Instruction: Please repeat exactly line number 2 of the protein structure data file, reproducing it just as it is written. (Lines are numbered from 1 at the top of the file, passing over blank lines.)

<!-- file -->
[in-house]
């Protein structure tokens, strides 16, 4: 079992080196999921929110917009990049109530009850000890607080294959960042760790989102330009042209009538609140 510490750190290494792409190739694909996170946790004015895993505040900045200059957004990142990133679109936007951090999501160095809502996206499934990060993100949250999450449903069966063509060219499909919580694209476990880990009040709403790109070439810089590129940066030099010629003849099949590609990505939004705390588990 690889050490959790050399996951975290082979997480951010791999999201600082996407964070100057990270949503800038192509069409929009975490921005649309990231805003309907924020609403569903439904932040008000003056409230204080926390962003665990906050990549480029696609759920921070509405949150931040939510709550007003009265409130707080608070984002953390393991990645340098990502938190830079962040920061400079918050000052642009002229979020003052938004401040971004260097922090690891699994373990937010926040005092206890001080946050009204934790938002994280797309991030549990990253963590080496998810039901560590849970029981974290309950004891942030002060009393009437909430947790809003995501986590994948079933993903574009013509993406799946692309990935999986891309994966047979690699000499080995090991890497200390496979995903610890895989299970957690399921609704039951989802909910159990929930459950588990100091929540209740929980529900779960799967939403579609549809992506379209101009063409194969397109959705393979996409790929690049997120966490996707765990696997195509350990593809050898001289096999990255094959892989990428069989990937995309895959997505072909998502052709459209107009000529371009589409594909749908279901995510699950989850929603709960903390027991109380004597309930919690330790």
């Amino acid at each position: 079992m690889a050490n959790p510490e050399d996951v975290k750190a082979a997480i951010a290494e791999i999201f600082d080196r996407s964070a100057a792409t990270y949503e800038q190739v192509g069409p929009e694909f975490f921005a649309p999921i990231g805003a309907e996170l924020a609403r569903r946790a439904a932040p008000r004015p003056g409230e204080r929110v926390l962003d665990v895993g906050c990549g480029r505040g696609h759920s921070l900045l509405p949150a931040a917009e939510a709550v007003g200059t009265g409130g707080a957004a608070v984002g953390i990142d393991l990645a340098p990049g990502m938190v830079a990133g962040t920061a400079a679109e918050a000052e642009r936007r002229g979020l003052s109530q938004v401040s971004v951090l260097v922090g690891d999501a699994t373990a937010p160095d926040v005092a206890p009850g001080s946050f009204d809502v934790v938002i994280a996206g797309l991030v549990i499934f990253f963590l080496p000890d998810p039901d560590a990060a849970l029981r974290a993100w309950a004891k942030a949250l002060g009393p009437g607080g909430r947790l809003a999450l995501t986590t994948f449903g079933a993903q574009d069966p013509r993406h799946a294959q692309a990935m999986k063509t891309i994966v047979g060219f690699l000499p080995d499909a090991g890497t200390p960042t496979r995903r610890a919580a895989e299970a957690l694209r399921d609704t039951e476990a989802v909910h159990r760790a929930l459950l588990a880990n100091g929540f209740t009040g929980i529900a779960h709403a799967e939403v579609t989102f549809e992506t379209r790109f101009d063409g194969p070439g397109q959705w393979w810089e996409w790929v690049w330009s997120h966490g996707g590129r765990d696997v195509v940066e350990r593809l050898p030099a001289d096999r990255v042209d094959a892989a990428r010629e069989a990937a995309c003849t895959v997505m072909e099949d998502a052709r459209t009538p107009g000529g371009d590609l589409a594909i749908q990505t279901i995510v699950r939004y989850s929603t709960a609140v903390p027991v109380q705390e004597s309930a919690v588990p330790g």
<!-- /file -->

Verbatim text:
């Protein structure tokens, strides 16, 4: 079992080196999921929110917009990049109530009850000890607080294959960042760790989102330009042209009538609140 510490750190290494792409190739694909996170946790004015895993505040900045200059957004990142990133679109936007951090999501160095809502996206499934990060993100949250999450449903069966063509060219499909919580694209476990880990009040709403790109070439810089590129940066030099010629003849099949590609990505939004705390588990 690889050490959790050399996951975290082979997480951010791999999201600082996407964070100057990270949503800038192509069409929009975490921005649309990231805003309907924020609403569903439904932040008000003056409230204080926390962003665990906050990549480029696609759920921070509405949150931040939510709550007003009265409130707080608070984002953390393991990645340098990502938190830079962040920061400079918050000052642009002229979020003052938004401040971004260097922090690891699994373990937010926040005092206890001080946050009204934790938002994280797309991030549990990253963590080496998810039901560590849970029981974290309950004891942030002060009393009437909430947790809003995501986590994948079933993903574009013509993406799946692309990935999986891309994966047979690699000499080995090991890497200390496979995903610890895989299970957690399921609704039951989802909910159990929930459950588990100091929540209740929980529900779960799967939403579609549809992506379209101009063409194969397109959705393979996409790929690049997120966490996707765990696997195509350990593809050898001289096999990255094959892989990428069989990937995309895959997505072909998502052709459209107009000529371009589409594909749908279901995510699950989850929603709960903390027991109380004597309930919690330790």